Oliver Goodyear
21:57 9th November 2004

The Wandering Step make a poppy racket somewhere between Lou Reed (who even gets a namecheck during one song) and the early eighties college-country types The Long Ryders. It’s not unpleasant, but all a little flimsy until the barnstorming set-closer which adds a much-needed injection of Southern boogie to their unprepossessing sound.

Pop Levi and the Emergencies provide a stark contrast. In fact, they’d contrast wildly with pretty much any band you cared to put them on the same bill as. Though initially sceptical at their distracting, trend-conscious stage uniforms and Pop’s immaculate coiffeur, I am immediately won over by their music. It is clear that they have put just as much time and effort into the sound as they have the look, and the attention to detail is scary. Beaming in from some parallel universe where the weird side of garage rock was the part that caught on (think the crazed, psychedelic stuff like The Monks, Count Five or The Remains, as opposed to the straight-up scuzz-rock of The Stooges), they possess a rare combination of style and substance, right down to the spooky reverb on Pop’s alarming falsetto. It’s retro stuff, for sure, but at least they’re digging in different crates to everybody else.

Here at Gigwise we are dedicated to high grammatical standards, and so it is with some reluctance that I type the horribly misplaced apostrophe in the name of tonight’s next act: The Jones’s. Were it not for the delightful performance that accompanies this heinous assault on language, I would happily skip them altogether. But The Jones’s are just too good to ignore. Marrying the soulful, Hammond-led funk of Booker T. & The MGs with the better aspects of The Style Council’s smooth jazz, they almost manage to throw in a fantastic slice of Dr. John-style New Orleans boogie called 'Necessary Evil'. It’s tight, rhythmic and danceable – clearly not breaking new ground, but irresistibly fun.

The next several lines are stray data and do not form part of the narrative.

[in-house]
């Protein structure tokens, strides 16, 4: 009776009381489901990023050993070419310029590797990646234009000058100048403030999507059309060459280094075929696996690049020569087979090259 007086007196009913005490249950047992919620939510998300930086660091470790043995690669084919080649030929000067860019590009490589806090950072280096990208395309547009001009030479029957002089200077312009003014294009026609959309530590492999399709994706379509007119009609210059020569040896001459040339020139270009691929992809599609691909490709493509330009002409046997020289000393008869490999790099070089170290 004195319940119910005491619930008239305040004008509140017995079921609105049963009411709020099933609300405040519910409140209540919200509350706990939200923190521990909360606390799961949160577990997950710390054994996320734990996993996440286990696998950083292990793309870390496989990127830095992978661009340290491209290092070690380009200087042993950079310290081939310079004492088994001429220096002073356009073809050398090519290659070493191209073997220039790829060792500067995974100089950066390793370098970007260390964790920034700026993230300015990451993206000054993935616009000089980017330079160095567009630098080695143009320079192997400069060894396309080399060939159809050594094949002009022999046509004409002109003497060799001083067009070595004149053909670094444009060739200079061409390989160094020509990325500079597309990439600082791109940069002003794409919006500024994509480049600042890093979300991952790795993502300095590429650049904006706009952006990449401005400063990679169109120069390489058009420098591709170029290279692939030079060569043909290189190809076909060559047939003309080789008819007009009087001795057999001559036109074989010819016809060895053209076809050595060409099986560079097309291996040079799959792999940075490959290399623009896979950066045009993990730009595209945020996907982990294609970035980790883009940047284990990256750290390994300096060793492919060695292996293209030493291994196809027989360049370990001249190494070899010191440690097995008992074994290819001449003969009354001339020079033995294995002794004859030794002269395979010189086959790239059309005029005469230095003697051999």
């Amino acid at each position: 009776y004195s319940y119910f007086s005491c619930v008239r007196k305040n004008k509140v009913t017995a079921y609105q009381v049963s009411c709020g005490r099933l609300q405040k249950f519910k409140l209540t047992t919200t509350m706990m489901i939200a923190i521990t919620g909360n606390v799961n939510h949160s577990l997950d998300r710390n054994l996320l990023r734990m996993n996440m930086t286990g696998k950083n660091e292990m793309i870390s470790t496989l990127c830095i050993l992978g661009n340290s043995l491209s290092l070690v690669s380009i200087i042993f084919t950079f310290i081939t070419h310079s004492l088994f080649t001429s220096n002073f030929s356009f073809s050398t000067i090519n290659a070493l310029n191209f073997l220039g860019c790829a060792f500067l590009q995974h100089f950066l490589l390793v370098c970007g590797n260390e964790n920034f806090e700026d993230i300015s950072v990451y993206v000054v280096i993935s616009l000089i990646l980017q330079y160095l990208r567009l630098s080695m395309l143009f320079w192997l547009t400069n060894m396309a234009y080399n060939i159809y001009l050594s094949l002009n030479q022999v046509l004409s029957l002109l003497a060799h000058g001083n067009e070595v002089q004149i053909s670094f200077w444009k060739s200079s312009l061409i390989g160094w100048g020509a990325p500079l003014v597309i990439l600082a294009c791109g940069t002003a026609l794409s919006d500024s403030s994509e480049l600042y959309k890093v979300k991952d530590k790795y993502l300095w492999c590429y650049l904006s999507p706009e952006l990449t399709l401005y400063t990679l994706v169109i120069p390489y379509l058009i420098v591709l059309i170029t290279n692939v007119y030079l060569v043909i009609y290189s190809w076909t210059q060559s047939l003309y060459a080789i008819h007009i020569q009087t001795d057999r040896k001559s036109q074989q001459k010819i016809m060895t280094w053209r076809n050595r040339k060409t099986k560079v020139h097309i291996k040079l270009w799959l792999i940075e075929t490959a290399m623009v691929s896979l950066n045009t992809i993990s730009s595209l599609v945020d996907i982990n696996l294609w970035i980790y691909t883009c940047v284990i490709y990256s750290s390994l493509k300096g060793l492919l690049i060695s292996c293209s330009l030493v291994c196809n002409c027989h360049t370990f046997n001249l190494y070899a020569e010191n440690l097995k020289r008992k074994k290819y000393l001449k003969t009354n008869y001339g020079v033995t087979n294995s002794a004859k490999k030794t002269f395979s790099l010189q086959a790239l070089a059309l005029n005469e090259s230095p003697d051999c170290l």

The good-time mood The Jones’s worked hard to create is soon tainted by the arrival of The 747s. Though none of the bands on tonight’s bill have been overburdened with originality, only the headliners leave a sour taste in the mouth. There’s something unpleasantly calculated about the performance, from the combat gear and mirror shades, to the tedious cod-reggae they peddle. This is far from the punky reggae party envisioned by The Clash; rather, it feels like pillaging, by an act desperate to find a new old trend to recycle. The trouble is not that they steal ideas, but that they do it so badly. Hell, even The Police had the decency to wrap their whiteboy skank around some fine pop tunes. Take away the wacky clothes and the guitarist’s incessant soloing, and all that’s left is the laboured sound of a group with no ideas.